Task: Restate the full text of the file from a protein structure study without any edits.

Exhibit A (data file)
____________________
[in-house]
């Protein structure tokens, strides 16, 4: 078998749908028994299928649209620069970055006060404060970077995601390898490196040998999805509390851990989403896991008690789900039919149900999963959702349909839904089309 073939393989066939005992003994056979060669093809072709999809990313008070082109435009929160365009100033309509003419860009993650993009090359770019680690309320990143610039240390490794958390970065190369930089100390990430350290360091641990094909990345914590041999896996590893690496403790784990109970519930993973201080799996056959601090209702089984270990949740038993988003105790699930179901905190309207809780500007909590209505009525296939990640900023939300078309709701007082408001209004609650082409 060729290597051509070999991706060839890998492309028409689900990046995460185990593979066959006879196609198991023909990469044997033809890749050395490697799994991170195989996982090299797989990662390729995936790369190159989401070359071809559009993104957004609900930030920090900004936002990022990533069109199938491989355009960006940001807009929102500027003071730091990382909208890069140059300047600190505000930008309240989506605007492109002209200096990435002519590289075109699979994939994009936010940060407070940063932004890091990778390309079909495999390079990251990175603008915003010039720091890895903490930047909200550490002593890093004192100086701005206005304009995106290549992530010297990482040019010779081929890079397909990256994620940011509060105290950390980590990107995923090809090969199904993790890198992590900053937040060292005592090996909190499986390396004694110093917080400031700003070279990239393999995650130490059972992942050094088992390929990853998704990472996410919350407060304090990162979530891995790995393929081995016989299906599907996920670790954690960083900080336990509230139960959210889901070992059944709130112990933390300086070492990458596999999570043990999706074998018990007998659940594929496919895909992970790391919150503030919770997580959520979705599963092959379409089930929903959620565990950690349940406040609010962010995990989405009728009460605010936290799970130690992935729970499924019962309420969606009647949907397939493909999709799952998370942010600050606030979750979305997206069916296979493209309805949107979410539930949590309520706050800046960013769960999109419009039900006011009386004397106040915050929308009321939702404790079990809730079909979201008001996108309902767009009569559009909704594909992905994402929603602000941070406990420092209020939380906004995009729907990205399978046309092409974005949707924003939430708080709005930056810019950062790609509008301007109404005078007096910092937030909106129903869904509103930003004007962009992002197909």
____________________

[in-house]
């Protein structure tokens, strides 16, 4: 078998749908028994299928649209620069970055006060404060970077995601390898490196040998999805509390851990989403896991008690789900039919149900999963959702349909839904089309 073939393989066939005992003994056979060669093809072709999809990313008070082109435009929160365009100033309509003419860009993650993009090359770019680690309320990143610039240390490794958390970065190369930089100390990430350290360091641990094909990345914590041999896996590893690496403790784990109970519930993973201080799996056959601090209702089984270990949740038993988003105790699930179901905190309207809780500007909590209505009525296939990640900023939300078309709701007082408001209004609650082409 060729290597051509070999991706060839890998492309028409689900990046995460185990593979066959006879196609198991023909990469044997033809890749050395490697799994991170195989996982090299797989990662390729995936790369190159989401070359071809559009993104957004609900930030920090900004936002990022990533069109199938491989355009960006940001807009929102500027003071730091990382909208890069140059300047600190505000930008309240989506605007492109002209200096990435002519590289075109699979994939994009936010940060407070940063932004890091990778390309079909495999390079990251990175603008915003010039720091890895903490930047909200550490002593890093004192100086701005206005304009995106290549992530010297990482040019010779081929890079397909990256994620940011509060105290950390980590990107995923090809090969199904993790890198992590900053937040060292005592090996909190499986390396004694110093917080400031700003070279990239393999995650130490059972992942050094088992390929990853998704990472996410919350407060304090990162979530891995790995393929081995016989299906599907996920670790954690960083900080336990509230139960959210889901070992059944709130112990933390300086070492990458596999999570043990999706074998018990007998659940594929496919895909992970790391919150503030919770997580959520979705599963092959379409089930929903959620565990950690349940406040609010962010995990989405009728009460605010936290799970130690992935729970499924019962309420969606009647949907397939493909999709799952998370942010600050606030979750979305997206069916296979493209309805949107979410539930949590309520706050800046960013769960999109419009039900006011009386004397106040915050929308009321939702404790079990809730079909979201008001996108309902767009009569559009909704594909992905994402929603602000941070406990420092209020939380906004995009729907990205399978046309092409974005949707924003939430708080709005930056810019950062790609509008301007109404005078007096910092937030909106129903869904509103930003004007962009992002197909």